Updated 03:35 AM EST, Thu, Nov 26, 2020

Who will be Peru's Next President?: Final List of Candidates

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The list of people running for Presidency in Peru has finally kicked off, and a dozen have put their names forward. Among those who are vying for the highest office in the country is the daughter of a former president who is currently in prison for human rights violations.

Also running are two former presidents, businessmen, economists, and politicians, all of whom are trying to convince Peruvians that they are the best bet to turn the corruption and economic slowdown around.

Buenos Aires Herald reported that among the main contenders is the 40-year-old daughter of former president Alberto Fujimori, Keiko, who is running for the second time, and is leading the polls with 33 percent of the vote. Her platform included a promise to revitalize the economy that is still expanding, despite its low growth over the past few years.

Former economy minister Pedro Pablo Kuczynski is running for the the Peruvians for Change party or PPL, trailing behind Fujimori with 16 percent of the vote, with many considering his 77 years to be a hindrance in governing effectively.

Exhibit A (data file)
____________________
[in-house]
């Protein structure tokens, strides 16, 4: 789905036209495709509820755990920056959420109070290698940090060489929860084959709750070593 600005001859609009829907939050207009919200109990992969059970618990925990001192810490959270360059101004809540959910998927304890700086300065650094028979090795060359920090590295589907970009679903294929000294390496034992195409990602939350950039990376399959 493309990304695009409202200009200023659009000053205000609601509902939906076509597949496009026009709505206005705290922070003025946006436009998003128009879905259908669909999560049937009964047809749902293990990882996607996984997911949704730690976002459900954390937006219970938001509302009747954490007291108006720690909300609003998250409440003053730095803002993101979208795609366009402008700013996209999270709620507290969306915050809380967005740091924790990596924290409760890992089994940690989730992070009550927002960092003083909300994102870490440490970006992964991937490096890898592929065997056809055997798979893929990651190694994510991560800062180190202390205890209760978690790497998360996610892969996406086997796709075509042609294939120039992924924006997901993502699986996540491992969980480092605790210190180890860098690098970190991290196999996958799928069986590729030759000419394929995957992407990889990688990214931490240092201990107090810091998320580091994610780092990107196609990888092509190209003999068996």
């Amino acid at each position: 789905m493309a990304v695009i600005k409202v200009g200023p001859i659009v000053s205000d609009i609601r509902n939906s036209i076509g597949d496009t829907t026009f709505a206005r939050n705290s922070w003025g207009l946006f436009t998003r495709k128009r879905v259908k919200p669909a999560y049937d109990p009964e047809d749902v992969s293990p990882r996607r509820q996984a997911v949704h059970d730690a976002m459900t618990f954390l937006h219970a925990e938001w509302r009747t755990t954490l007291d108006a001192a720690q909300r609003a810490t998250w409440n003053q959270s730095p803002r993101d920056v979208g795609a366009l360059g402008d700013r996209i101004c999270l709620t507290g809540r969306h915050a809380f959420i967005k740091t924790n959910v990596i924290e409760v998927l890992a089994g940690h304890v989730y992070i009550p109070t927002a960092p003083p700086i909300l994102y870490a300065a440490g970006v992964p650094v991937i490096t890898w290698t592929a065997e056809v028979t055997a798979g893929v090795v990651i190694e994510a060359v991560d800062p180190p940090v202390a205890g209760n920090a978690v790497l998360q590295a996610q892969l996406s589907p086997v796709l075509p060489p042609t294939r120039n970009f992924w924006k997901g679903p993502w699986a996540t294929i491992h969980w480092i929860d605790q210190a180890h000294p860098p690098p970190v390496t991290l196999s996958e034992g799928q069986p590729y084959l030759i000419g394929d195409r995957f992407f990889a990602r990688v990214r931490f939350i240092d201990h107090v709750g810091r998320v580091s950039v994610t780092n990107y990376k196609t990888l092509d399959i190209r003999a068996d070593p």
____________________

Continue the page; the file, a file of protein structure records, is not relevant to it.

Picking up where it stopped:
Then there's education sector businessman and former governor Cesar Acuna, who represents the Alliance for Progress party (APP), and formalized his candidacy last Sunday. Finally, there's Alan Garcia, a former president who is a representative of the American Popular Revolutionary Alliance.

Despite coming in at fourth in the local polls, Garcia is not losing hope, saying that "with the registering of the candidates, the Peruvian people will begin to reflect on who they trust and have always trusted. In this country, decisions are always taken in the final weeks."

Still, Fujimori seems to be the clear favorite in the polls. According to Voice of America, she is the only woman running in a competition against political old-timers. The latest poll results indicate, however, that the election, slated to take place in April, will go to a run-off if none of the hopefuls reach the required 50 percent of votes by June.

Brookings noted that despite 2015 being a difficult year around the globe, Latin America's slow growth will not make things that much easier. The crucial presidential elections, for instance, would mark another electoral marathon, with a total of 14 presidential elections taking place in a period of four years. On a wider scope, it will mean that the 18 countries that comprised Latin America would have experienced 34 presidential elections in eight years.

Which candidate do you think is fit to lead Peru in the next few years as the nation's president?

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